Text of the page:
Jamie Lynn Drake was murdered last year before she got to open most of her high school graduation gifts.
On Friday, her mother raced down Interstate 90 when she got the call telling her that a jury had decided the fate of her daughter’s accused killer, Kevin Wayne Newland.
Susan Nichols said she ran a red light before breathlessly arriving at the Spokane County Courthouse, where the courtroom was half-filled with Jamie’s friends. They whispered and talked with wide eyes as they waited for the six Spokane County corrections deputies to bring in Newland.
The 21-year-old gave the group a quick glance, but nothing else. He quickly reverted to his stoic, eyes-forward posture as he waited for the jury to enter.
As Superior Court Judge Sam Cozza read the guilty verdict on first-degree felony murder, Newland showed the same blank face he displayed during most of the three-week trial that will cost him a good portion of his adult life.
Nichols also showed no emotion as the verdict was read. She said she’d already come to peace with Jamie’s passing.
“On Aug. 23, I had a nice dream of Jamie,” the mother said with eyes red from tears. “She was like 19. She was right there. And she came and gave me a hug and told me that she loved me and that she had to go now.
“And she went up an oak staircase to heaven, I guess,” Nichols said. “I’ve had other dreams. I have closure because I know she’s in the Lord’s hands.”
Newland will soon be in the hands of the state Department of Corrections. Cozza scheduled Newland’s sentencing for Oct 19. He faces a minimum of 20 years in prison.
The jury couldn’t come to a unanimous decision on the charge of pre-meditated murder. That conviction could have kept Newland in prison for the rest of his life without the possibility of parole.
Instead, they found Newland guilty of count two, a statute called felony murder. That essentially means the jury found him guilty of murder while he was committing another felony, Spokane County Deputy Prosecutor Jack Driscoll said.
The jury also found Newland guilty of possession of stolen property, eight counts of forgery and two counts of second-degree theft.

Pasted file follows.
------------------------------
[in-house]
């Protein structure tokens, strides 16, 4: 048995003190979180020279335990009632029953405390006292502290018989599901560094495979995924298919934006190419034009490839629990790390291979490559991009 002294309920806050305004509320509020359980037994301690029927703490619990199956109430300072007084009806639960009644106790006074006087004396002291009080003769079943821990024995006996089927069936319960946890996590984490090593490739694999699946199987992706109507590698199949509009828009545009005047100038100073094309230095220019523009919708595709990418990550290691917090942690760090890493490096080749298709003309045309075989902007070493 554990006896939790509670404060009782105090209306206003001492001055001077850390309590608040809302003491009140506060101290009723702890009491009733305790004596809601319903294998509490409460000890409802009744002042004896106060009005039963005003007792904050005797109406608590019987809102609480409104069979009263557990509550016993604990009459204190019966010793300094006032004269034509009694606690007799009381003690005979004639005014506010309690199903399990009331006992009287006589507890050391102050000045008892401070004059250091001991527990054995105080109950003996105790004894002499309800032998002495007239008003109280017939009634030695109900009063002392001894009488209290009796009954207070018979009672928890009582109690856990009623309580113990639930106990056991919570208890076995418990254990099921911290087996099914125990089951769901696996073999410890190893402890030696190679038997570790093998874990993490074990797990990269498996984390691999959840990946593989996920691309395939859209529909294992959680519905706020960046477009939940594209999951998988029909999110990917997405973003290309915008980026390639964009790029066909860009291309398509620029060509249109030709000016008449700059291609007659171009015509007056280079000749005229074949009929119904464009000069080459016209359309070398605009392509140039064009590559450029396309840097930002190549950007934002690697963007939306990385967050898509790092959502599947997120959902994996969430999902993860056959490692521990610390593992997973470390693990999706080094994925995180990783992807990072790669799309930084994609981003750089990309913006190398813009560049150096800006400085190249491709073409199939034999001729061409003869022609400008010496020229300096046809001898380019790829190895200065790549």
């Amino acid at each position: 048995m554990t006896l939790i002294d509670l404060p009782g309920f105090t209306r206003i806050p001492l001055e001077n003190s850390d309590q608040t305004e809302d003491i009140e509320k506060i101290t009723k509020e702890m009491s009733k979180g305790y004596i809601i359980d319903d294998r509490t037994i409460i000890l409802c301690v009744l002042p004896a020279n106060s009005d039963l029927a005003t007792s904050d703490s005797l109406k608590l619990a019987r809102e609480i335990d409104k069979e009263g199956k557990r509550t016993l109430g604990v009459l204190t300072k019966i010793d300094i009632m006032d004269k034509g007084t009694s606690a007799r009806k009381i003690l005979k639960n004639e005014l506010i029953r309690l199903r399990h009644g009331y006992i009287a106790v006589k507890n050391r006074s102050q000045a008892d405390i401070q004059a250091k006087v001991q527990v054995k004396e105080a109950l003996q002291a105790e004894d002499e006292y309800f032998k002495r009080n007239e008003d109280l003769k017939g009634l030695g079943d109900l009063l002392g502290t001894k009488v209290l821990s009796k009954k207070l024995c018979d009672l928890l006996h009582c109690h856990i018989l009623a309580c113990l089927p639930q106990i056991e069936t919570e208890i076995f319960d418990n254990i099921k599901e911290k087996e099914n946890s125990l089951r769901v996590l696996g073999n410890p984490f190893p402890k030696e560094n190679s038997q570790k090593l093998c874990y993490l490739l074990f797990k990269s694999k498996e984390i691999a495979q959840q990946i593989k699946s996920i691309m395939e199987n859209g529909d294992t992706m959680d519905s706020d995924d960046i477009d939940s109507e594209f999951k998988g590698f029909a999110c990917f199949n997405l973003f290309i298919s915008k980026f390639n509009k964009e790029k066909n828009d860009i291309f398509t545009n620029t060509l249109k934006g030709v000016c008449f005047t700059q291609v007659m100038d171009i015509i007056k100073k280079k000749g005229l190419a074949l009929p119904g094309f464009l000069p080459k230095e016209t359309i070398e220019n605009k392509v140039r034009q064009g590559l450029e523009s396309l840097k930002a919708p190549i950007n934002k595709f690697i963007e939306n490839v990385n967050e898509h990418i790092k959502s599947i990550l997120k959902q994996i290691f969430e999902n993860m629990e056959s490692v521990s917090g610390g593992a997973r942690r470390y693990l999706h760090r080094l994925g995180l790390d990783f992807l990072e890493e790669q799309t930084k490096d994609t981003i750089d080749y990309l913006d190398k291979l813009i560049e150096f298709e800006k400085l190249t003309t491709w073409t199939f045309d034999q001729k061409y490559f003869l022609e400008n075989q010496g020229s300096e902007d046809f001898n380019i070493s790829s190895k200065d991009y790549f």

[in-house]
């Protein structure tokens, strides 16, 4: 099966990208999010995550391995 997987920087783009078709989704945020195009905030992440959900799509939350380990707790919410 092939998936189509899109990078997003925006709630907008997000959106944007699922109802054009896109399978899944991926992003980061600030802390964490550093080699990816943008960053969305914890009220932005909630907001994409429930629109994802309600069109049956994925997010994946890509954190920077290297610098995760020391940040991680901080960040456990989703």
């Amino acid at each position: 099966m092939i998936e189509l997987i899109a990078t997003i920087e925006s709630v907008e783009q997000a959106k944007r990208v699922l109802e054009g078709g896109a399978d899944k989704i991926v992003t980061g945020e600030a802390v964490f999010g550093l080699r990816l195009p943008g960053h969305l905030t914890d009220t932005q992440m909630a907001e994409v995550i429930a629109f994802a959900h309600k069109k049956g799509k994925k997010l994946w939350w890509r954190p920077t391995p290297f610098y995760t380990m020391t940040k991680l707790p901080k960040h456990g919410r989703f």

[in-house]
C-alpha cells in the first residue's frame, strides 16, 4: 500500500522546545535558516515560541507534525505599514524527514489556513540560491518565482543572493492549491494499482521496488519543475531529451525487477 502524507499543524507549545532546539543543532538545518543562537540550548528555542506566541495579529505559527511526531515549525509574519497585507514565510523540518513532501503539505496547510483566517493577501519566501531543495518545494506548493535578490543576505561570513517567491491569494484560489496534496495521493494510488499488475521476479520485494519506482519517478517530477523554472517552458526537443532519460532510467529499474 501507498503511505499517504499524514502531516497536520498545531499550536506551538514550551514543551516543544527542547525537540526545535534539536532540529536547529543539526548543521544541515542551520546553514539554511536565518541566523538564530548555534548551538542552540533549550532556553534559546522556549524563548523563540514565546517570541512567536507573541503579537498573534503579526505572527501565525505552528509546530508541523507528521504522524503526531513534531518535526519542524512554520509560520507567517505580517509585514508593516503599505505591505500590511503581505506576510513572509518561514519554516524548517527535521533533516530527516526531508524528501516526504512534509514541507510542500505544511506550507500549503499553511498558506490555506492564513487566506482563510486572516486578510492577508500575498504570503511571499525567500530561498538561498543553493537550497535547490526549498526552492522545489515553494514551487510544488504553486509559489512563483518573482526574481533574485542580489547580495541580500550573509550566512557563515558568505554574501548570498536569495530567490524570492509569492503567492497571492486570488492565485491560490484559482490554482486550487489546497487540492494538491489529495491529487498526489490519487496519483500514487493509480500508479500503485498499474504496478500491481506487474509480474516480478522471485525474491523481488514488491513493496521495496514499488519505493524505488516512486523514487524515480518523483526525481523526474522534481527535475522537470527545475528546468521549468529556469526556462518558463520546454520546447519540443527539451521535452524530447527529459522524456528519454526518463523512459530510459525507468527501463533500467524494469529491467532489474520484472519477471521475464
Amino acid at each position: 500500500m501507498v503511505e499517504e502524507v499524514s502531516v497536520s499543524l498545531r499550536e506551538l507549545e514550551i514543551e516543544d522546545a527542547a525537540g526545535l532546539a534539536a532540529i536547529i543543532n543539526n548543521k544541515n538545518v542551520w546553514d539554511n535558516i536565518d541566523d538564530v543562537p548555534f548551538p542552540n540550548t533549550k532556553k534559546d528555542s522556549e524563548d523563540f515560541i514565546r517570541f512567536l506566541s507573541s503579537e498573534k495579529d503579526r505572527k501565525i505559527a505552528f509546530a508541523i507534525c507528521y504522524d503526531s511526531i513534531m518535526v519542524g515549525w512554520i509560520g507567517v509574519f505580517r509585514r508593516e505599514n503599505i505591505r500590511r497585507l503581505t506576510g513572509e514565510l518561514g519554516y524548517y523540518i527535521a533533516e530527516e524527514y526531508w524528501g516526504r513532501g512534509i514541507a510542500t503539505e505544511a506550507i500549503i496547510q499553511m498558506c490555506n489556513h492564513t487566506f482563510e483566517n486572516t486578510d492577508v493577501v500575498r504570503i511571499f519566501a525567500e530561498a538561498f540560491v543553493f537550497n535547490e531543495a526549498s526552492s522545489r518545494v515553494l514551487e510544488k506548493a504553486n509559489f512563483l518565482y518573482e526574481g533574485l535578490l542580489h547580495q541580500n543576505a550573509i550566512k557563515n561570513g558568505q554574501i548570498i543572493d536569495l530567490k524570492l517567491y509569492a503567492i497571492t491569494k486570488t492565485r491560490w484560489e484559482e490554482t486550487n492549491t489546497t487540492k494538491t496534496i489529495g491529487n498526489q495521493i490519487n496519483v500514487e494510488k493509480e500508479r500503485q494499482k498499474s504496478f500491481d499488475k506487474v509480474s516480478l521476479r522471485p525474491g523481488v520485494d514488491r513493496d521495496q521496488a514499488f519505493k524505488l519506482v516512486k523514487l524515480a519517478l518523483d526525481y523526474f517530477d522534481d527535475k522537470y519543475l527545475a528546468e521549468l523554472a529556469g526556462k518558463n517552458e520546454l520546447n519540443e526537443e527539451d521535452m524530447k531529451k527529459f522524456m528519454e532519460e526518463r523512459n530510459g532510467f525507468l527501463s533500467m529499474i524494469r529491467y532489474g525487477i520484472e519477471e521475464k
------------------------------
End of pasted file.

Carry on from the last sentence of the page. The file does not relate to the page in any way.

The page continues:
“This has been a very difficult 14 1/2 months for our family,” Jamie Drake’s uncle, Mike Ormsby, said after the verdict. “We all loved Jamie very much. And not a day goes by that all of us don’t miss her very much.”
Ormsby didn’t want to talk about the other murder count on which the jury had deadlocked.
“Hopefully no family ever has to go through something like this,” he said. “We’ll never have it behind us, but we have to work at moving on and that’s what we are going to do.”
Drake didn’t show up June 23, 2006, to her job at a local Subway, sparking a statewide search. It ended six days later when Newland, who was arrested in possession of her prized Ford Mustang, led sheriff’s deputies to his mother’s cabin in Stevens County.
He showed them where he stuffed Drake’s body into the crawl space under the rural cabin.
Newland then confessed to killing Drake in her north Spokane apartment before stashing her body.
His defense attorneys started the trial on Aug. 22 by saying that Newland was too drunk that night to have formed the intent to kill. Assistant Public Defender Brooke Hagara said that once Newland remembered what he had done, he formulated a plan to visit friends and loved ones before committing suicide.
But none of that evidence came out at trial. And Assistant Public Defender Al Rossi only mentioned the suicide plan in passing during his closing statements Thursday.
The jury watched videos of Newland using Drake’s stolen credit card to buy items including fast-food, T-shirts and cologne from Anchor Blue at NorthTown Mall.
Spokane County Deputy Prosecutor Larry Steinmetz pointed out that the Anchor Blue purchases came the day after he killed Drake. During that transaction, the store clerk asked Newland whether Jamie Drake was actually his name.
“He joked about a woman he had just killed within 48 hours,” Steinmetz told the jury Thursday. “He said his parents gave him the name of a girl.”
But that girl’s name won’t soon be forgotten, Ormsby said.
“Our family not only prays for Jamie, but we also pray for Kevin Newland. Being vindictive doesn’t bring Jamie back,” he said.
“We as a family will now work hard on bringing closure and making this as positive as we can for ourselves and for Jamie’s many friends.”